03 October 2006

Transforming Warfare and Warfare Transformed

Many have seen Bob Woodward's book about the great mis-steps taken by the Bush Administration and its dangerous shake-up of the Pentagon. Indeed, the number of officers who had been betting on the incremental next-gen of weapons found themselves out in the cold when President Bush decided to start an overhaul of the entire Armed Forces system of analyzing weapons, integrating them, testing them and procuring them. That cycle was once measured in something close to a decade as witness the F-14 or F-117 procurement cycle starting in the 1960's and not fully becoming fielded until the late 1970's or early 1980's. Unfortunately the microcomputer revolution was changing how good weapons could be and what integrating them into a weapon delivery platform meant. The increase of stealth technology, from using basic geometry to radar absorbing and sonar absorbing coatings meant that the 'old style' of Total War was being revolutionized and replaced.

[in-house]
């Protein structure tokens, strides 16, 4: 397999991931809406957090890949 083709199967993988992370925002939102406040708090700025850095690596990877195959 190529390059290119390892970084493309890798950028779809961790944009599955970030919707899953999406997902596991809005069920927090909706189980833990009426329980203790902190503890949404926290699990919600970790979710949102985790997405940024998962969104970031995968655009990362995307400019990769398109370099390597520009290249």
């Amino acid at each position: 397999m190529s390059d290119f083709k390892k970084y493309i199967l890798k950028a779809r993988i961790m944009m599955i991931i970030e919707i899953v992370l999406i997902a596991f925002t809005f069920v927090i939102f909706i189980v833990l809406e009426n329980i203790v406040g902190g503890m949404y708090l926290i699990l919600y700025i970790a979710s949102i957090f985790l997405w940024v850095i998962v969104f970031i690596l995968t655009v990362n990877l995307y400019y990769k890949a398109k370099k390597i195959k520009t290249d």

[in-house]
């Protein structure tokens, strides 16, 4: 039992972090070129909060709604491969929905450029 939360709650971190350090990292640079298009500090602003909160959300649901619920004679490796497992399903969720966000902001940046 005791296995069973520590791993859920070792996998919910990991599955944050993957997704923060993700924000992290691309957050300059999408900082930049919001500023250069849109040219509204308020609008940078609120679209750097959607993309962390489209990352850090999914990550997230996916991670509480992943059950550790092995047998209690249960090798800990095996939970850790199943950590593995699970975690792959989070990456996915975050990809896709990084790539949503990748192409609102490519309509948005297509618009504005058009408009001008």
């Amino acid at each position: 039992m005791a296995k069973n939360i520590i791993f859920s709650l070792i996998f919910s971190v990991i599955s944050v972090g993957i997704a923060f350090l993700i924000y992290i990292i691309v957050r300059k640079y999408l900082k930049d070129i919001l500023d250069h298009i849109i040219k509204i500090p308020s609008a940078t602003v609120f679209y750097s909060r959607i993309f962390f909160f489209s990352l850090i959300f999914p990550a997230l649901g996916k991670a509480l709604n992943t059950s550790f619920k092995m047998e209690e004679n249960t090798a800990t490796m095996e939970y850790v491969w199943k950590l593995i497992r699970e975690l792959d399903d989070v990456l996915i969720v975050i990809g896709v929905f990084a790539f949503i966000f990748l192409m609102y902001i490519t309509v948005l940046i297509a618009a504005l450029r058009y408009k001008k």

By the early 1990's, while civilian life was becoming transformed by the much reduced cost of computing which was pushing *down* into lives to make things simpler, faster and cheaper, the Armed Forces were still dealing with a Cold War era model of fighting that was not anywhere near in touch with Moore's Law. That had to change and drastically as civilians were becoming much, much more productive per given hour and their military counterparts were *not*. Even a moderately backwards Nation could, if it wanted to, put money and time into defeating 1980-era systems and leave the US Armed Forces vulnerable. And that was in the early 1990's before the Internet Age. And that conception of cross-integrating capabilities *down* to individuals was something that no other Nation on the planet would trust their Armed Forces to do: it would make them, per man, extremely effective. Extremely deadly. Luckily the United States *trusts* its military and that is *exactly* what is wanted: a lean, deadly fighting force with low logistics overhead for supply and cross-integrated capability to flex across the entire sphere of battle from Grand Strategy to hunting individuals.